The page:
Next up, Luke 4:31-44. Here, Jesus goes back to Capernaum, the place where he had been doing miracles that the people in Nazareth wanted done in Nazareth, and… He does more miracles.
The parallels here seem pretty obvious. Jesus goes to the synagogue, on a Sabbath, and stands up to teach. It doesn’t say what His message was, but “they were astonished at His teaching because His message had authority.” And no negative remarks, apparently! This message that Jesus had authority is consistent through the Gospels and a real encouragement to me of His divinity and truth—even his enemies acknowledged that He was actually accomplishing things.
Anyway, so He’s in the synagogue. In Nazareth, they asked for a miracle, and in Capernaum, He actually did one: a man with a demonic spirit interrupted and accused Jesus of being a Nazarene and of being the Holy One of God. And then Jesus does the miracle: he tells the demon to be quiet and come out. And the demon comes out, without hurting him.
The people are all amazed and have ears for… his “message”. They recognize the authority over demons, and it builds their interest in his teaching. And news spreads. So the opposite of Nazareth in every way.
Then there was more. He leaves the synagogue and goes to see Peter, whose mother-in-law was sick, and He showed His authority over sickness, and she responds by… serving. She gets up and gets to work. Then all the sick of Capernaum come, and He heals them all, and casts out more demons, but forbids them to tell that He is the Messiah.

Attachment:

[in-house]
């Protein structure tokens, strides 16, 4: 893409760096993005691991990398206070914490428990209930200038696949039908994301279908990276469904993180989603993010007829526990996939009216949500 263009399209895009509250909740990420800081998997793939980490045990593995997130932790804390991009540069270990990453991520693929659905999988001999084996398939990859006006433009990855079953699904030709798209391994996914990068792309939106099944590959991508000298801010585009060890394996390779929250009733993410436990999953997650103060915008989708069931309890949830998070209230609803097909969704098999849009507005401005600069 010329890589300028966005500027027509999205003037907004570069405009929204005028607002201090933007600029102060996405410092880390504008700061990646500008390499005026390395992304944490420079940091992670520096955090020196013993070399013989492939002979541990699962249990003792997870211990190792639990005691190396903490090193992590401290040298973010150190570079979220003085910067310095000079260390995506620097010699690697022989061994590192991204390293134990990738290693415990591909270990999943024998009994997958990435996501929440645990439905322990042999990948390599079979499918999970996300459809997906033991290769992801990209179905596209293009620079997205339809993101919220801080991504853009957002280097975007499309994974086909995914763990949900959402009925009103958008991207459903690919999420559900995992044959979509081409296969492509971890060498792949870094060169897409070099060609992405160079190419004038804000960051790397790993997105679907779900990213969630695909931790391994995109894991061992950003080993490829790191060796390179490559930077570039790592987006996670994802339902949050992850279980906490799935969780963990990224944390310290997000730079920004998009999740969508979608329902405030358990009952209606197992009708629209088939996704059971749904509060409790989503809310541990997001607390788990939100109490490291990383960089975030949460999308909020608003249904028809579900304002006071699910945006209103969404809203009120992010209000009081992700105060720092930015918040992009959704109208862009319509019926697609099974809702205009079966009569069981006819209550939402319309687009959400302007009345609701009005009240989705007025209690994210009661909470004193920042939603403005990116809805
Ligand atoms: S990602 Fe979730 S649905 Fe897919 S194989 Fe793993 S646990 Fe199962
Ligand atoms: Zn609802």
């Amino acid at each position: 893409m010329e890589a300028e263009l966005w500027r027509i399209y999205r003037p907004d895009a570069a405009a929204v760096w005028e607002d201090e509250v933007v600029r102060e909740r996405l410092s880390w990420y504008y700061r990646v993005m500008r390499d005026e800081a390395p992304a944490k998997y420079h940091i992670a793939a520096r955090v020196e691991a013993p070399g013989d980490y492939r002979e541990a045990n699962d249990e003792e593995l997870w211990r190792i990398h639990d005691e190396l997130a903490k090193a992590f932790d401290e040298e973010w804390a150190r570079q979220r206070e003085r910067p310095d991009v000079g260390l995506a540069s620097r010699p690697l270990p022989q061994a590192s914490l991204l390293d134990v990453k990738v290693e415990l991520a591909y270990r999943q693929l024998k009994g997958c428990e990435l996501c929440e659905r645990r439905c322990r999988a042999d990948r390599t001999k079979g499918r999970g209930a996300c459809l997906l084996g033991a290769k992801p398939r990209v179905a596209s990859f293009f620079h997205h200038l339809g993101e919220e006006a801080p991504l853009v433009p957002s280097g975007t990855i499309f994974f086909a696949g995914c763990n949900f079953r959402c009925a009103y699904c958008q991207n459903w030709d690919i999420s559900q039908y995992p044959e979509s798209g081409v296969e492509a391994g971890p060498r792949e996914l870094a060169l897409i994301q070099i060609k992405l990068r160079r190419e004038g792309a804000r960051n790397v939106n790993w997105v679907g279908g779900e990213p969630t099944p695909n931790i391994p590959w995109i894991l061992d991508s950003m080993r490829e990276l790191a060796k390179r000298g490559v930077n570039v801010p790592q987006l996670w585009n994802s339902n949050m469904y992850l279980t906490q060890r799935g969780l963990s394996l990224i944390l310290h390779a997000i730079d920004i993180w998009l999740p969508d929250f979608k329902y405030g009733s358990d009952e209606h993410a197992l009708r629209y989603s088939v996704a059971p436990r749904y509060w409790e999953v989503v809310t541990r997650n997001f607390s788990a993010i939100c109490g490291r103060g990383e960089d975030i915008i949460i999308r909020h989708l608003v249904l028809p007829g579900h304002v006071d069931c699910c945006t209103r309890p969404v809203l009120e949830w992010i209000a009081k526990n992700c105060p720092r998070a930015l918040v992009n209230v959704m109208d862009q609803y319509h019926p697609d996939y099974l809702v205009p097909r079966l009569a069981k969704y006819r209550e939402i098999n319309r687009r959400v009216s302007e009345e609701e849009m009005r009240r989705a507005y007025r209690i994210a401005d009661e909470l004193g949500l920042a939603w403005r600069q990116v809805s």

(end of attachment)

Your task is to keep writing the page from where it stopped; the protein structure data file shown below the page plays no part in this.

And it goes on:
I’m not sure here why he forbids them to tell, except that it seems a bad message to be heralded by demons, of all people, but it is interesting and confirming that they recognized Him right away.
Finally, He bids farewell to Capernaum, over the objections of the people. They tried to stop Him leaving, but He says, “I must proclaim the good news about the kingdom of God to the other towns also, because I was sent for this purpose.”
This too seems to clearly echo His words in Nazareth, of being anointed “to preach good news to the poor”, “to proclaim freedom to the captives and recovery of sight to the blind, to set free the oppressed, to proclaim the year of the Lord’s favor.”
Jesus came with a message, the Gospel. The same Gospel that was preached to Abraham, and the same Gospel Christians preach today. He preached it even in Nazareth where it was rejected, and He preached it in Capernaum where the people accepted it eagerly. The good, liberating, healing, enriching news of the kingdom of God, that God’s favor was at hand.